Emotions: The difference between a demo account and a real account

Emotions: The difference between a demo account and a real account: When A trader stops using his demo account and switches to a real account, he sometimes finds that his negotiating strategy becomes ineffective. How can it be? Is it Not operated on both accounts in the same way? Well, yes and No. There Is A key factor that makes the difference: our emotions. Although We do not mind losing virtual funds in a demo account, investing our own money implies a financial risk.

This risk affects our decision-making and leads to irrational behavior in trade. This is so common that it stands out as a separate field of study, known as behavioral finances. When do we succumb to irrational behavior and how to avoid operating at such times? Read on to get tips.

Develop Emotional Discipline

When we succeed in something, it can be natural to feel euphoria. But, this strong emotion prevents us from evaluating the market properly before making a new trade. For this reason, many successful operators prefer to take a break after earning great profits. Similarly, when we fail at something, we tend to feel frustrated. If you are on a losing streak, it might be convenient to pause and re-negotiate once you’re calm and focused. You Can Go one step further by setting a maximum level of loss for each operation. Make a plan, write it on a paper and keep it close while you operate. Once you reach this maximum level, you know it’s a sign to stop operating. To Learn more, read our article about what you should include in a trading plan.

Take responsibility for your decisions

Changing the responsibility to other operators who may have more experience can give us a feeling of greater confidence. That’s Why sometimes we tend to look for market forecasts and investment recommendations through relevant articles, blogs or any other source. However, the factors underlying these forecasts are already reflected in the price of the asset at the time of reading that article.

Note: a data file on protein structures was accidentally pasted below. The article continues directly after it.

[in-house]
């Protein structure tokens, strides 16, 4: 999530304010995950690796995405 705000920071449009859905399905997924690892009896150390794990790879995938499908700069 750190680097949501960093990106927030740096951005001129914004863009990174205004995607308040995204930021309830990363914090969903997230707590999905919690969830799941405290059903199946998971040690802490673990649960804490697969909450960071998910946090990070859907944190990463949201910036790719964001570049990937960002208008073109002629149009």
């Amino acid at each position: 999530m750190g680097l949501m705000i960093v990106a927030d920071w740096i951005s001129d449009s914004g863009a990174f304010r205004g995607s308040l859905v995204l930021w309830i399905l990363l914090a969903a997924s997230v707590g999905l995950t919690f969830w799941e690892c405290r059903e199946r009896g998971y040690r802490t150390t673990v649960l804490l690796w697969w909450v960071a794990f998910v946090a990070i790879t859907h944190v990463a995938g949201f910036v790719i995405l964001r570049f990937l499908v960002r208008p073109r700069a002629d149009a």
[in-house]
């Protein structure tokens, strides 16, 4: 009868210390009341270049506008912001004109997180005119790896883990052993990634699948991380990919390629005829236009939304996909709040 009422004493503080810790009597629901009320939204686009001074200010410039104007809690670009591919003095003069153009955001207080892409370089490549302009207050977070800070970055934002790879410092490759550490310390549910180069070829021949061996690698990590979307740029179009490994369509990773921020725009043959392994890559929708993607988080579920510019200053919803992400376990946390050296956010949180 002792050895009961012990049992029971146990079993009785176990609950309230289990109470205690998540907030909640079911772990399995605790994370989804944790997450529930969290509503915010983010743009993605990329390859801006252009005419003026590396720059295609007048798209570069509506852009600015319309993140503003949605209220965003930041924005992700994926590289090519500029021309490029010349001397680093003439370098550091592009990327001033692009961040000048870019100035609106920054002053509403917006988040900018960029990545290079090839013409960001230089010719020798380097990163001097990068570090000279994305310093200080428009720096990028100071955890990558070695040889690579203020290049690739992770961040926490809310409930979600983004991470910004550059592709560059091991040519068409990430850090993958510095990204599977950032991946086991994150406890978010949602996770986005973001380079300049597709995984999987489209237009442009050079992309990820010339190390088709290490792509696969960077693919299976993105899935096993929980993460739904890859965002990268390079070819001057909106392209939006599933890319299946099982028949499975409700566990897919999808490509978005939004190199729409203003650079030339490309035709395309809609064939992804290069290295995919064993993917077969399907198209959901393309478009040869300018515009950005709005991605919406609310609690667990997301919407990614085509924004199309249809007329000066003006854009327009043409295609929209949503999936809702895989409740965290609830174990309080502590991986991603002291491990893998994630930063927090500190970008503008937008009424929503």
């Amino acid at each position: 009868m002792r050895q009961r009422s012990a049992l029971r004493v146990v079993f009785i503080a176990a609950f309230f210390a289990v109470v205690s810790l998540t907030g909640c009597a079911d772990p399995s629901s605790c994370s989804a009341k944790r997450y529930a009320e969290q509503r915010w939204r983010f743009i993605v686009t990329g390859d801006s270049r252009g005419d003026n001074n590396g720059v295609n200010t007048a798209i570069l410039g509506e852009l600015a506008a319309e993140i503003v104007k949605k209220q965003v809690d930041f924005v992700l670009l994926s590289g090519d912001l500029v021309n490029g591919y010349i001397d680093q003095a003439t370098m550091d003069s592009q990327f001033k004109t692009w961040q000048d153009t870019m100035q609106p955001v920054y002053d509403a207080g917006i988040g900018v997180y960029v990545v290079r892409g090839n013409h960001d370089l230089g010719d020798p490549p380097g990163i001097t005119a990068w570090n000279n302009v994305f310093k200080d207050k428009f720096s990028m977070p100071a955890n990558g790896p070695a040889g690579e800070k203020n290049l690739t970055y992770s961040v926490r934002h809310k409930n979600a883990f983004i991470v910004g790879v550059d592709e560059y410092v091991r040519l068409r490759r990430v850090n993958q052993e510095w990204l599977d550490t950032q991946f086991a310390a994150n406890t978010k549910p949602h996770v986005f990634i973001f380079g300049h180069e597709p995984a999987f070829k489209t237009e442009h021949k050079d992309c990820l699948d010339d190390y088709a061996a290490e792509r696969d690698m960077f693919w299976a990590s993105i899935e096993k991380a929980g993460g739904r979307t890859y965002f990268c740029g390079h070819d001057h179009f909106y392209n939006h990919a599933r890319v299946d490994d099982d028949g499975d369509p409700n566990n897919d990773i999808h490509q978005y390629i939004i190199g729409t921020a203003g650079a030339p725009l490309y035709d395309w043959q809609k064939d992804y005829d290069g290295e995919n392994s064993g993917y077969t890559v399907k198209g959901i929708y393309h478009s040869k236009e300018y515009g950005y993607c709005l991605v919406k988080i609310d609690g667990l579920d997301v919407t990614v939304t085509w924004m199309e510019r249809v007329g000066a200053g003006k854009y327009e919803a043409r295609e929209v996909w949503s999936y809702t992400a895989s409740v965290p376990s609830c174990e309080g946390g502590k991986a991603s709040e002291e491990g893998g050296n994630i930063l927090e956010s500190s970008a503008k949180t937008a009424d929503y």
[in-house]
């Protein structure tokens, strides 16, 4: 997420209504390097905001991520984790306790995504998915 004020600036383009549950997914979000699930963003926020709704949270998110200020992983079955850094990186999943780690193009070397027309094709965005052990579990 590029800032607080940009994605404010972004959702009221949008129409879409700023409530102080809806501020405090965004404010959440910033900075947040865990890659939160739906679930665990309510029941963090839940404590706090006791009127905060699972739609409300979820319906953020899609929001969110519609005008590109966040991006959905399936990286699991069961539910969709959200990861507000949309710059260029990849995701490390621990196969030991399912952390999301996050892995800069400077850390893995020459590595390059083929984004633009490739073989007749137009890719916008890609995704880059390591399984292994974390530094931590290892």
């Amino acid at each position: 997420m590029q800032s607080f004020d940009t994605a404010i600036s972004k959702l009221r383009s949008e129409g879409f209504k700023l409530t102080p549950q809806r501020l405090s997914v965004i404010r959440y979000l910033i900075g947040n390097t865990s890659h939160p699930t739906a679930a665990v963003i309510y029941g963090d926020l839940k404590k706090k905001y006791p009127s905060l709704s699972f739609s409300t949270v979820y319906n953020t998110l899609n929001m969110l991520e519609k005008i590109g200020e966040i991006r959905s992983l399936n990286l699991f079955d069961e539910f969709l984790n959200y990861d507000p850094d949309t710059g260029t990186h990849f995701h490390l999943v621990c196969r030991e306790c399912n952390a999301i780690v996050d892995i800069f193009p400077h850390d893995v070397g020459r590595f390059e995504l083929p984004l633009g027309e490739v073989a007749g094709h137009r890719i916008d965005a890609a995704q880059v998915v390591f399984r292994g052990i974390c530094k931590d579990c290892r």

To give an illustration of what I mean, let’s take a look at the year of 1720, when Sir Isaac Newton possessed shares of the famous South Sea Company. Feeling that the market was going to reverse, he sold his shares, doubling his investment. It Was only a few months later when one of the most influential scientists of all time jumped at a much higher price, succumbing to optimistic forecasts. Eventually, he lost almost six times more than his initial investment, and he never spoke about South Sea Company in public.

With this in mind, there is nothing wrong With looking at the market from the perspective of others, as long as that perspective does not nullify your own judgment.

Making decisions based on market analysis

Having personal preferences for certain assets is common. However, these preferences may result in biased decisions, even if financial models suggest that such investment is unwise.

For example, a trader may choose to open a long position (buy) in a renewable energy company action rather than a fossil fuel company if it has a strong belief in the value of renewable energy, even if market analysis Indicates that a fossil fuel company’s actions should have a higher price increase. Such a business decision may seem irrational from an economic perspective. You may not be able to control market fluctuations, but you can make adjustments to the choice of your assets, which can have a positive impact on your earnings.

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